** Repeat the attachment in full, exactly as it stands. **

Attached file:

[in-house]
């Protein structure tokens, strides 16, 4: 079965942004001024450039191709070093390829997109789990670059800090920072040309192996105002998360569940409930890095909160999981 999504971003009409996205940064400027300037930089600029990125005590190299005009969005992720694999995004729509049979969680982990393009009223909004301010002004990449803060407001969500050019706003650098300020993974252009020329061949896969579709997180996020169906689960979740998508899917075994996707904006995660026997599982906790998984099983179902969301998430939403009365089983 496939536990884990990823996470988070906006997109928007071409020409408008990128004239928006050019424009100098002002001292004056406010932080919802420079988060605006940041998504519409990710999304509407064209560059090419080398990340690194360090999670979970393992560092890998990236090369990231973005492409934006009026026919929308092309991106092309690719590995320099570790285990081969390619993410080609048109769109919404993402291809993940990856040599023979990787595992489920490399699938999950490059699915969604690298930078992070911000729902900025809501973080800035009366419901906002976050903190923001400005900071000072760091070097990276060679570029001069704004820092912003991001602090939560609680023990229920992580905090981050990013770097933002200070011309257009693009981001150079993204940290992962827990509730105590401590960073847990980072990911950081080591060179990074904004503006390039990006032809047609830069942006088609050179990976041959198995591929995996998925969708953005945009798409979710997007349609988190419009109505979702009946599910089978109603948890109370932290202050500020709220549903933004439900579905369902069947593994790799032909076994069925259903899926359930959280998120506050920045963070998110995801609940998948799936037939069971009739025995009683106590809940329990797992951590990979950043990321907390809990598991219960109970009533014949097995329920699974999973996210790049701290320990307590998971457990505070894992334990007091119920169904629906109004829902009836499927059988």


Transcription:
[in-house]
């Protein structure tokens, strides 16, 4: 079965942004001024450039191709070093390829997109789990670059800090920072040309192996105002998360569940409930890095909160999981 999504971003009409996205940064400027300037930089600029990125005590190299005009969005992720694999995004729509049979969680982990393009009223909004301010002004990449803060407001969500050019706003650098300020993974252009020329061949896969579709997180996020169906689960979740998508899917075994996707904006995660026997599982906790998984099983179902969301998430939403009365089983 496939536990884990990823996470988070906006997109928007071409020409408008990128004239928006050019424009100098002002001292004056406010932080919802420079988060605006940041998504519409990710999304509407064209560059090419080398990340690194360090999670979970393992560092890998990236090369990231973005492409934006009026026919929308092309991106092309690719590995320099570790285990081969390619993410080609048109769109919404993402291809993940990856040599023979990787595992489920490399699938999950490059699915969604690298930078992070911000729902900025809501973080800035009366419901906002976050903190923001400005900071000072760091070097990276060679570029001069704004820092912003991001602090939560609680023990229920992580905090981050990013770097933002200070011309257009693009981001150079993204940290992962827990509730105590401590960073847990980072990911950081080591060179990074904004503006390039990006032809047609830069942006088609050179990976041959198995591929995996998925969708953005945009798409979710997007349609988190419009109505979702009946599910089978109603948890109370932290202050500020709220549903933004439900579905369902069947593994790799032909076994069925259903899926359930959280998120506050920045963070998110995801609940998948799936037939069971009739025995009683106590809940329990797992951590990979950043990321907390809990598991219960109970009533014949097995329920699974999973996210790049701290320990307590998971457990505070894992334990007091119920169904629906109004829902009836499927059988």